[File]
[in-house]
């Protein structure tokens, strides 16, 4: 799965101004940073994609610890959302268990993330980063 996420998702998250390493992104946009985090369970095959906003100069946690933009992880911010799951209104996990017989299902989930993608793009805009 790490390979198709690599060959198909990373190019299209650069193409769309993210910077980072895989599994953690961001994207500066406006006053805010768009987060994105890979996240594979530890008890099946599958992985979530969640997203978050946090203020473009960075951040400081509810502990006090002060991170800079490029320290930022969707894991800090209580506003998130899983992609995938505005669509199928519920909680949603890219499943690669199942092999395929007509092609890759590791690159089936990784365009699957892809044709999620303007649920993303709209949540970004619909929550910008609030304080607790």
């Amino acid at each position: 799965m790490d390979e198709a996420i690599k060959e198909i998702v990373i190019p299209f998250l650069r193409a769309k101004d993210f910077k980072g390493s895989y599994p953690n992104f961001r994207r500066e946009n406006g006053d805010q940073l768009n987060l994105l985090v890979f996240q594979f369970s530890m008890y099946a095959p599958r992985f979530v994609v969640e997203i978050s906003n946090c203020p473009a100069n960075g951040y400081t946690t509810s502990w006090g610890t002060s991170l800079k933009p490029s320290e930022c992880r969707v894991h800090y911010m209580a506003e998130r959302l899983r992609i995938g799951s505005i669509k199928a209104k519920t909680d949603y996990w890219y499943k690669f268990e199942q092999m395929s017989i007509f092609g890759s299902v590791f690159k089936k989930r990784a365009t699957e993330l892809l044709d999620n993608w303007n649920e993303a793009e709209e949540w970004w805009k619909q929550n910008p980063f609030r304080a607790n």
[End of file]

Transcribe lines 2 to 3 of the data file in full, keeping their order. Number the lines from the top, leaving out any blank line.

């Protein structure tokens, strides 16, 4: 799965101004940073994609610890959302268990993330980063 996420998702998250390493992104946009985090369970095959906003100069946690933009992880911010799951209104996990017989299902989930993608793009805009 790490390979198709690599060959198909990373190019299209650069193409769309993210910077980072895989599994953690961001994207500066406006006053805010768009987060994105890979996240594979530890008890099946599958992985979530969640997203978050946090203020473009960075951040400081509810502990006090002060991170800079490029320290930022969707894991800090209580506003998130899983992609995938505005669509199928519920909680949603890219499943690669199942092999395929007509092609890759590791690159089936990784365009699957892809044709999620303007649920993303709209949540970004619909929550910008609030304080607790």
């Amino acid at each position: 799965m790490d390979e198709a996420i690599k060959e198909i998702v990373i190019p299209f998250l650069r193409a769309k101004d993210f910077k980072g390493s895989y599994p953690n992104f961001r994207r500066e946009n406006g006053d805010q940073l768009n987060l994105l985090v890979f996240q594979f369970s530890m008890y099946a095959p599958r992985f979530v994609v969640e997203i978050s906003n946090c203020p473009a100069n960075g951040y400081t946690t509810s502990w006090g610890t002060s991170l800079k933009p490029s320290e930022c992880r969707v894991h800090y911010m209580a506003e998130r959302l899983r992609i995938g799951s505005i669509k199928a209104k519920t909680d949603y996990w890219y499943k690669f268990e199942q092999m395929s017989i007509f092609g890759s299902v590791f690159k089936k989930r990784a365009t699957e993330l892809l044709d999620n993608w303007n649920e993303a793009e709209e949540w970004w805009k619909q929550n910008p980063f609030r304080a607790n």